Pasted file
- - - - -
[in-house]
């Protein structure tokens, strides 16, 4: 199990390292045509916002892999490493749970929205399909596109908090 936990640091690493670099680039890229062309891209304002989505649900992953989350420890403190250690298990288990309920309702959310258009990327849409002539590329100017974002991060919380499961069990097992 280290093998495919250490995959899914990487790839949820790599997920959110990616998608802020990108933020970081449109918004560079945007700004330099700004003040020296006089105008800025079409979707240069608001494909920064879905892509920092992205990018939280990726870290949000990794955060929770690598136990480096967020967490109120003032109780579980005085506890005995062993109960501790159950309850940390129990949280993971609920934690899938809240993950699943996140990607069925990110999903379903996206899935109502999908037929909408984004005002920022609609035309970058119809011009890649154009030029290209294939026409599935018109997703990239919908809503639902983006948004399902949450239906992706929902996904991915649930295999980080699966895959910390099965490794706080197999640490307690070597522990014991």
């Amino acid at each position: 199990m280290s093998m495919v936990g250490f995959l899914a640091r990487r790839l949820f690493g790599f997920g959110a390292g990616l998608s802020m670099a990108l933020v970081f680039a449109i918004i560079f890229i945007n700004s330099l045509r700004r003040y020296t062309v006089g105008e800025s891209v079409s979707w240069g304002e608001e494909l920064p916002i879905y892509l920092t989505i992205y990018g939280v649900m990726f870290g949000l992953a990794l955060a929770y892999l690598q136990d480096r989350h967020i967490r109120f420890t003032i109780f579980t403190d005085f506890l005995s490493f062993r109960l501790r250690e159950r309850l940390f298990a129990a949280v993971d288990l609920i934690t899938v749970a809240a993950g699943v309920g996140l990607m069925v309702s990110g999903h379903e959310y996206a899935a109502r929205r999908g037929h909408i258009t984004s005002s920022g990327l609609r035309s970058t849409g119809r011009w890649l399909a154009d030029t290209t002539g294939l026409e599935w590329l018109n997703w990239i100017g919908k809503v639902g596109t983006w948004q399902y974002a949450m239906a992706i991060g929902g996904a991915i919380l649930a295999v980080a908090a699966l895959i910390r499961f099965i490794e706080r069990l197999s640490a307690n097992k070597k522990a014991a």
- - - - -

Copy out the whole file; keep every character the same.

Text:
[in-house]
């Protein structure tokens, strides 16, 4: 199990390292045509916002892999490493749970929205399909596109908090 936990640091690493670099680039890229062309891209304002989505649900992953989350420890403190250690298990288990309920309702959310258009990327849409002539590329100017974002991060919380499961069990097992 280290093998495919250490995959899914990487790839949820790599997920959110990616998608802020990108933020970081449109918004560079945007700004330099700004003040020296006089105008800025079409979707240069608001494909920064879905892509920092992205990018939280990726870290949000990794955060929770690598136990480096967020967490109120003032109780579980005085506890005995062993109960501790159950309850940390129990949280993971609920934690899938809240993950699943996140990607069925990110999903379903996206899935109502999908037929909408984004005002920022609609035309970058119809011009890649154009030029290209294939026409599935018109997703990239919908809503639902983006948004399902949450239906992706929902996904991915649930295999980080699966895959910390099965490794706080197999640490307690070597522990014991």
């Amino acid at each position: 199990m280290s093998m495919v936990g250490f995959l899914a640091r990487r790839l949820f690493g790599f997920g959110a390292g990616l998608s802020m670099a990108l933020v970081f680039a449109i918004i560079f890229i945007n700004s330099l045509r700004r003040y020296t062309v006089g105008e800025s891209v079409s979707w240069g304002e608001e494909l920064p916002i879905y892509l920092t989505i992205y990018g939280v649900m990726f870290g949000l992953a990794l955060a929770y892999l690598q136990d480096r989350h967020i967490r109120f420890t003032i109780f579980t403190d005085f506890l005995s490493f062993r109960l501790r250690e159950r309850l940390f298990a129990a949280v993971d288990l609920i934690t899938v749970a809240a993950g699943v309920g996140l990607m069925v309702s990110g999903h379903e959310y996206a899935a109502r929205r999908g037929h909408i258009t984004s005002s920022g990327l609609r035309s970058t849409g119809r011009w890649l399909a154009d030029t290209t002539g294939l026409e599935w590329l018109n997703w990239i100017g919908k809503v639902g596109t983006w948004q399902y974002a949450m239906a992706i991060g929902g996904a991915i919380l649930a295999v980080a908090a699966l895959i910390r499961f099965i490794e706080r069990l197999s640490a307690n097992k070597k522990a014991a």